Stanford law dean: "Nobody told me"

I got an email today from the dean of Stanford Law School, Jenny Martinez. Of course, it was about the Federalist Society satire incident at Stanford that I wrote about over the past day or two. Martinez wrote in part:

Dear Stanford Law Alumni: 

I am writing to update you on the Fundamental Standard complaint against one of our students and resulting coverage in the national media. 

First and foremost, I want to acknowledge how upsetting the last 48 hours have been for our entire community and, especially, for the student at the center of this problematic process. Understandably, the story has generated a number of questions and concerns. 

As media reports indicate, members of the Federalist Society filed a complaint under Stanford University's Fundamental Standard against a classmate who had sent a satirical email in January announcing a fictitious Federalist Society event entitled the "Originalist Case for Inciting Insurrection." As reported in the media, the complaint alleges that the email "impersonated" and "defamed" them. 

In accordance with university procedures, a complaint was received and processed by the university's Office of Community Standards, not the law school. I personally first learned about this complaint on Tuesday, June 1 and the university resolved the matter on Wednesday, June 2 concluding that this was constitutionally protected speech and ending the complaint process. 

Unfortunately, some of the media coverage yesterday and today mistakenly attributes the university process to Stanford Law School. No one in the SLS administration had any role in placing the graduation hold, and we were shocked when we learned about it. I would never have approved such a thing.

Stanford Law School is strongly committed to free speech, is concerned about actions and climate that have the potential to chill speech, and has shared these concerns with the university. When I became aware of this particular situation, I strongly urged the university to consider whether it needs procedures that more quickly resolve whether constitutionally protected speech is involved in a Fundamental Standard complaint, and also the policies and procedures that led to their placing a graduation hold on this student on the eve of final exams. As the university's statement notes: 

"We have seen an increase in the number and complexity of student cases involving free speech, student judicial policies and the California Leonard Law. We will continue to review policies and practices relating to these to ensure ongoing compliance. We are also reviewing procedures for placing holds on student accounts in judicial cases in close proximity to graduation to ensure that holds are limited to cases for which the outcome could be serious enough to affect the timing of degree conferral."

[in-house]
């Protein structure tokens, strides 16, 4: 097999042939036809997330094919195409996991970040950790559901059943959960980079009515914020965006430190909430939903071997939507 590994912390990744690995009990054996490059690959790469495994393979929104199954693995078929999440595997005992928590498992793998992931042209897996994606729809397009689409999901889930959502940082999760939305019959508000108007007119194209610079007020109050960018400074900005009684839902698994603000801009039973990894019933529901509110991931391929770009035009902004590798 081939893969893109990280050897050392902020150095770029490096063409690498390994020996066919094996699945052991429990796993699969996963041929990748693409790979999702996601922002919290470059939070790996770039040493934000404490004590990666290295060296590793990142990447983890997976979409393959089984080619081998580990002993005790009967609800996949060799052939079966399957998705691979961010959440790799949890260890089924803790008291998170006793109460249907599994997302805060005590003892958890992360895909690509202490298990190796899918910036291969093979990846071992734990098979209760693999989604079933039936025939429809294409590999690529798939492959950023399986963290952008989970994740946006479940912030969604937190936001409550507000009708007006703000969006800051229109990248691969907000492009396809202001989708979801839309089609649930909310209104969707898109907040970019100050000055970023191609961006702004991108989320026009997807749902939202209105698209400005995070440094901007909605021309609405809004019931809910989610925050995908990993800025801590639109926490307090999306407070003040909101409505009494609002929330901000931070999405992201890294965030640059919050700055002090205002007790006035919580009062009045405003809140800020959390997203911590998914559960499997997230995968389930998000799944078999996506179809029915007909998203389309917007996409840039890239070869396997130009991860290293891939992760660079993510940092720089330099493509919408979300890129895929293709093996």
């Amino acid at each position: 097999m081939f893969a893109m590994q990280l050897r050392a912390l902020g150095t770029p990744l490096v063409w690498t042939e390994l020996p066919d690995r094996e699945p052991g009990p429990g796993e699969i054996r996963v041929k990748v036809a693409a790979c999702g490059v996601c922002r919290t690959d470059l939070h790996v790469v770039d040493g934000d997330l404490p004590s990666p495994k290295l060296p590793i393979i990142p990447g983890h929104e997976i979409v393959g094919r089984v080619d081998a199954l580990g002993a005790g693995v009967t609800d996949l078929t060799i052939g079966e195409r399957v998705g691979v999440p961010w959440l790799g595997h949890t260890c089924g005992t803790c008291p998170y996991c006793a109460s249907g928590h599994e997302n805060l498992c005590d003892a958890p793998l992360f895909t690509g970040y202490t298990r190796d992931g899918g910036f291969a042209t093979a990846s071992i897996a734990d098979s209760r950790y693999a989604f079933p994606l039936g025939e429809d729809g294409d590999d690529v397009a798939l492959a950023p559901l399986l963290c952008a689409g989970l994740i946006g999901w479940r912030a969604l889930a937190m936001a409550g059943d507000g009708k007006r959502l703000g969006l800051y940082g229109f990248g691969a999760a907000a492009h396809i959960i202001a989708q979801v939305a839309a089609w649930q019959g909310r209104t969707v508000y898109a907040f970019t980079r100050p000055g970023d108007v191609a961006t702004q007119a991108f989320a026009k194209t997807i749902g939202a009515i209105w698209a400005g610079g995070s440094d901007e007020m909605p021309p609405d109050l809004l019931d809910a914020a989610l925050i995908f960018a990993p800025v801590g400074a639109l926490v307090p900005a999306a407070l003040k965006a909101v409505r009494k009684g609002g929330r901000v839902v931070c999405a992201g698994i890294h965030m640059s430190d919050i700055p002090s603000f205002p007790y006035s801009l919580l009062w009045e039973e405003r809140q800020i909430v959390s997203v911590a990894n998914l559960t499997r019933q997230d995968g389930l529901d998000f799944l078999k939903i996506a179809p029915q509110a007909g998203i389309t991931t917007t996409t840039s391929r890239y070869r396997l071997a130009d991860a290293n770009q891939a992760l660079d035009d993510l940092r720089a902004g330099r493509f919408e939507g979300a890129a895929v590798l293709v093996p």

I think it is imperative that we take action to ensure that something like this does not happen again and will be working with faculty colleagues at the law school and around the university to do that....

So the university blocks a law student's diploma, and the dean of the law school doesn't find out about it until she reads about it on the internet. Great!

It's amazing that the dean would say, "It's not the Law School, it's the University." Aren't they the same thing? When the dudes at the Hoover Institution were spouting out Trumpian nonsense on TV week after week, the faculty were told by the provost types, "We are Hoover. Get over it."

They are Hoover, but they are not the Law School. Crazy.

Anyway, before we leave this sorry story, a word or two about the snowflakes at the Federalist Society, who complained that an obvious satirist "impersonated" and "defamed" them. Who are these poor, downtrodden victims of abuse? According to the law school website, here is the current slate of officers:

Get a good look at the names. In a couple of years, several of them will be clerking on the Supreme Court for the likes of Justices Budweiser and Handmaid. They'll draft erudite opinions denying the rights of women and the votes of people of color. In 20 years, a couple of them may even be justices themselves, limiting the civil liberties of our grandchildren. But they'll never forget that time that someone made a joke about them in law school, and they got even. It felt so good.